Hill, after player mutiny in Orlando, has new challenge in Vancouver
Oct. 24, 1997
VANCOUVER, British Columbia (AP) _ It was a summer night in the Pacific Northwest and Brian Hill was several months and thousands of miles removed from the mutiny that drove him from Orlando.
Newly hired as the third coach of the now third-year Vancouver Grizzlies, he was eating dinner in a restaurant when he was approached by a Grizzlies' fan who related his expectations.
``The guy said, `I'll be happy with 45 wins.' I just kind of laughed at him. `Forty-five?' I said. `I'd be happy with that also, but let's be realistic. Not too many NBA teams have made that kind of a jump in one year.'''
And not many coaches have been through the kind of year Hill has.
In Orlando, where he led the team to the 1995 NBA Finals, the players, led by Penny Hardaway, mutinied against the coach and forced ownership to fire him midway through the season.
It was the club's dedication to Hill, the players believed, that was partly responsible for driving Shaquille O'Neal out of town. It was Hill's predictable system, the players decided, that was stifling their offensive creativity.
Most of all, it was unfulfilled expectations, especially among players and fans who had been to the Finals, that ultimately led to his dismissal.
``Expectations,'' said Hill, shaking his head and smiling, ``are the death of serenity.''
And 45 wins from the Grizzlies, who dropped from 15 victories in their inaugural campaign to 14 last year, is asking too much.
Hill's not promising immediate miracles from the Grizzlies, who dismissed Brian Winters midway through last season in favor of president and general manager Stu Jackson, who returns exclusively to the front office this season.
``Absolutely, that's the challenge of it,'' Hill said, when asked if he is driven by what happened in Orlando. ``You say, `Okay, I had talent and I won. I didn't win the NBA championship, but we won. We won big.
``And now, I want this other challenge. We're a team of lesser talent right now. But I want to take this team to the same level.''
Hill made that statement in September. Since the start of training camp, he has refused to discuss the past, in particular what happened between him and the Magic players.
It's evident, however, that Hill believes he has something to prove.
``No, I don't have any bitterness,'' he said. ``I have some disappointment in the way the events were handled and the way they went down in Orlando. But I wouldn't say bitterness.
``You're never going to forget, but you can forgive, and that's kind of the way I look at the situation.''
Calling it an ``isolated case'' in his 28 years of coaching, Hill's fate was sealed over a five-game stretch.
One moment, the Magic were heading into the All-Star break having won 13 of 16, including a 9-1 run. The next week it was over. Following a loss in Detroit that kicked off a four-game road swing, the players held a meeting at the team hotel. Although the versions differ on what took place, Hardaway delivered the news to team management that the players had lost confidence in Hill.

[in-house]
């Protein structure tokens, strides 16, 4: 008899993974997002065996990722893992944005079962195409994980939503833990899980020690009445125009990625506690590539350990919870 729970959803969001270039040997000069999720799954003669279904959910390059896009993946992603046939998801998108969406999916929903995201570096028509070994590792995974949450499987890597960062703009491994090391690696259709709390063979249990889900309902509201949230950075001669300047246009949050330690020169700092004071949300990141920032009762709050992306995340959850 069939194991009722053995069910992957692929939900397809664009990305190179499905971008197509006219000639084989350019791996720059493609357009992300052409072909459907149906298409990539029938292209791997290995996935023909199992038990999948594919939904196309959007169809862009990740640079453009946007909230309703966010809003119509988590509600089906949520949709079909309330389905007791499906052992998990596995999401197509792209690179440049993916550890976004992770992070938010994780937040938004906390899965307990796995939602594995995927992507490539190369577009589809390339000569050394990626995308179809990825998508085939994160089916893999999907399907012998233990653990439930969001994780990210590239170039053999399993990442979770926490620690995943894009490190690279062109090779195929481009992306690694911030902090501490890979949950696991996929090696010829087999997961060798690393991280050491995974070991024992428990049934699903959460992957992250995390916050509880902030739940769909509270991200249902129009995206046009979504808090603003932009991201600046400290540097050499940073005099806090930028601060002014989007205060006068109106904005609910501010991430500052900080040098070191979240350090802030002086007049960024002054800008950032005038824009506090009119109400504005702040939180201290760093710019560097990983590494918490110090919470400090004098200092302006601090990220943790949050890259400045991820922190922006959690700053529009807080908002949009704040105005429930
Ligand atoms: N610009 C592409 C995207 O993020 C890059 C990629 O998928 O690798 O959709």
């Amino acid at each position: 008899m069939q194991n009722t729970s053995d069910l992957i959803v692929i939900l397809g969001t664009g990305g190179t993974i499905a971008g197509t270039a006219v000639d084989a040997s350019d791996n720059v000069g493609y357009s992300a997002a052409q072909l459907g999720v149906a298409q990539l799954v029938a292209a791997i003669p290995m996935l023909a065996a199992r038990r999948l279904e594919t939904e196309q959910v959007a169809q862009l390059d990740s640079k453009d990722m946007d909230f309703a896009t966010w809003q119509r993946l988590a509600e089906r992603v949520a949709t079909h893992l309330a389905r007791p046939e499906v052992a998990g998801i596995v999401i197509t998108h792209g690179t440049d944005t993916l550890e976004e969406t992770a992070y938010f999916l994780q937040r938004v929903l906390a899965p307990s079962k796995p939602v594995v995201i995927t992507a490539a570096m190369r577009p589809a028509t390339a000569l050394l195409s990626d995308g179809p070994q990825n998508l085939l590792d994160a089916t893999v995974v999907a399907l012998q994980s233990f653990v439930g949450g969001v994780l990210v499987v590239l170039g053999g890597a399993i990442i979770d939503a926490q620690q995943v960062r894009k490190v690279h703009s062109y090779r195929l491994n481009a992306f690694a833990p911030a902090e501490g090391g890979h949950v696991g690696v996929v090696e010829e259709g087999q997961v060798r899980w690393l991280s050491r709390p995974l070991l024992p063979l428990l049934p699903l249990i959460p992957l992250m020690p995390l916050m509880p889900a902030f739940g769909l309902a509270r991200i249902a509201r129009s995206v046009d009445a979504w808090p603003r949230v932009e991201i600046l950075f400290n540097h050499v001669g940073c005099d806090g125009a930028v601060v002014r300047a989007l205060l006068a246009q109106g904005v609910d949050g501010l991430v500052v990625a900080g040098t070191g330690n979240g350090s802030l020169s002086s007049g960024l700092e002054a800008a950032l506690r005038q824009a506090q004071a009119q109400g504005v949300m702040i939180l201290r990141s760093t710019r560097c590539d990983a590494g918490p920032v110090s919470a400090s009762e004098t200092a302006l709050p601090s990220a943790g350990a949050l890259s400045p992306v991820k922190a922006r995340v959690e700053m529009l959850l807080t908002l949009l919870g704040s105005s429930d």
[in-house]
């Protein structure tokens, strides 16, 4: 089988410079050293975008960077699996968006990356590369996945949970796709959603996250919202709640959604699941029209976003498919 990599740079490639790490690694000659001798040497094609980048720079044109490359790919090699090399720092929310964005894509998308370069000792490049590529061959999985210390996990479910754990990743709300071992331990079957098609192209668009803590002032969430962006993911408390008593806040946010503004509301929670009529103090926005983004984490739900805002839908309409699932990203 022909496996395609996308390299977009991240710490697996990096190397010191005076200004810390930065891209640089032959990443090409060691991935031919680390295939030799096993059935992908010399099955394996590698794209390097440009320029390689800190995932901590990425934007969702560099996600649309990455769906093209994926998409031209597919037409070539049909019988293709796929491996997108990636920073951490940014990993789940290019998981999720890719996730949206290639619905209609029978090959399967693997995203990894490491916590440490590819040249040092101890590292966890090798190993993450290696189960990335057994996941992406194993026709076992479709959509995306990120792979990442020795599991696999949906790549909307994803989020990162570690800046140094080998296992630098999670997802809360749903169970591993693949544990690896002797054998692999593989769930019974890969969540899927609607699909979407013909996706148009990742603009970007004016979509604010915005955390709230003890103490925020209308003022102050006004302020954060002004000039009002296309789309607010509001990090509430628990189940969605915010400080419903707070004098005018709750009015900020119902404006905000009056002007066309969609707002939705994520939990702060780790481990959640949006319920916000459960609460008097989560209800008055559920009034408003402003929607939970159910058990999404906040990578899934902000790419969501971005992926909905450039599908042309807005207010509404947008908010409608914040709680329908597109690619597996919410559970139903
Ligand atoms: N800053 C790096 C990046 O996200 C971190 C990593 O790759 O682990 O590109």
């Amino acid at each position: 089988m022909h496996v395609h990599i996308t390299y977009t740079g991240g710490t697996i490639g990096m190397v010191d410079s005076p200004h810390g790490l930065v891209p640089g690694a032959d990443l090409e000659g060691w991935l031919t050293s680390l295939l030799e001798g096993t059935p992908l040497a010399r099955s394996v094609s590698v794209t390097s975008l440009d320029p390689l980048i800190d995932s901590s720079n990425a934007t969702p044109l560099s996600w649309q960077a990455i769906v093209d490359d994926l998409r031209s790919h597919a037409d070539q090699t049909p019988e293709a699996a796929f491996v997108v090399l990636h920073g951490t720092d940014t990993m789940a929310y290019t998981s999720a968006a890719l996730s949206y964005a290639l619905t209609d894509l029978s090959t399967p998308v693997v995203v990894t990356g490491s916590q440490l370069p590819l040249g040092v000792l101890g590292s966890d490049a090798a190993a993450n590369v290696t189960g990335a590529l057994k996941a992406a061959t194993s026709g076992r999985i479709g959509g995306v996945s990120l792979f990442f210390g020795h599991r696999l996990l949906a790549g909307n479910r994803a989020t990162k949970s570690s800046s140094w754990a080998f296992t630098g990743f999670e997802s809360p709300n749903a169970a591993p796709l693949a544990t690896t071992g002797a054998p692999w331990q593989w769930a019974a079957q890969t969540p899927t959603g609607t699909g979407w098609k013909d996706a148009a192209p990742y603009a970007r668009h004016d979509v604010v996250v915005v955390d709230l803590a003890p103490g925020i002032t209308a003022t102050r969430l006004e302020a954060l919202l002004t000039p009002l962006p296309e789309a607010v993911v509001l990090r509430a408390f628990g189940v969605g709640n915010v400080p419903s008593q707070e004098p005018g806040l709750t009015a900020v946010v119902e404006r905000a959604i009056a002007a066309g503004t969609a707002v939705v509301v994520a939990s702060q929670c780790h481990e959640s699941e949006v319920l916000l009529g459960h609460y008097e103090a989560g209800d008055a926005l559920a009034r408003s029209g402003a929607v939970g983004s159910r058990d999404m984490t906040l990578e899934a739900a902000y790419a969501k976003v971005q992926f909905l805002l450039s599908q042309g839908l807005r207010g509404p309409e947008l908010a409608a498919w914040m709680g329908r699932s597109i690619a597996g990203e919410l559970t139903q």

By the time the Magic returned to Orlando, Hill was fired.
According to those who followed the team, the Magic players _ even though they were beginning to win _ were upset over their respective roles on a team struggling to fill the void left by O'Neal.
Last month during a visit to Seattle, Hardaway said that he doesn't want to ``harp on anything in the past.''
As for forgiving but not forgetting, Hardaway said it's a two-way street. ``We're not bitter, but we won't forget either. We can say the same thing (as Hill), so when you write it, it goes both ways.''
Three weeks into training camp, Hill has the support of his new players.
``There is a difference,'' said veteran Blue Edwards, one of three original Grizzlies _ Bryant Reeves and Doug Edwards are the others. ``It's not so much as X's and O's because Brian Winters was a very good X's and O's coach.''
Weeks prior to Winters' firing, Edwards went public saying some of the Grizzlies were beginning to tune out their coach.
``Brian Hill, on the other hand, is a bit more vocal, a bit more demonstrative.... I wouldn't say we're working any harder, but when we're not playing up to our potential, (Hill) lets us know, whereas before it wasn't always said,'' Edwards said.
Hill admitted he questioned himself and his abilities after he left Orlando: ``It was a stigma that I had to overcome.''
But he's confident in what he can bring to the Grizzlies.
``I've had 28 years of trial and error and experimenting and finding out what works and what doesn't and developing a philosophy,'' Hill said.
Hill recalled his first season as an assistant in Orlando, when the Magic went from winning 21 to 31 games. He considered that a fulfilling start.
``I guess you'd say I've kind of come full circle,'' he said.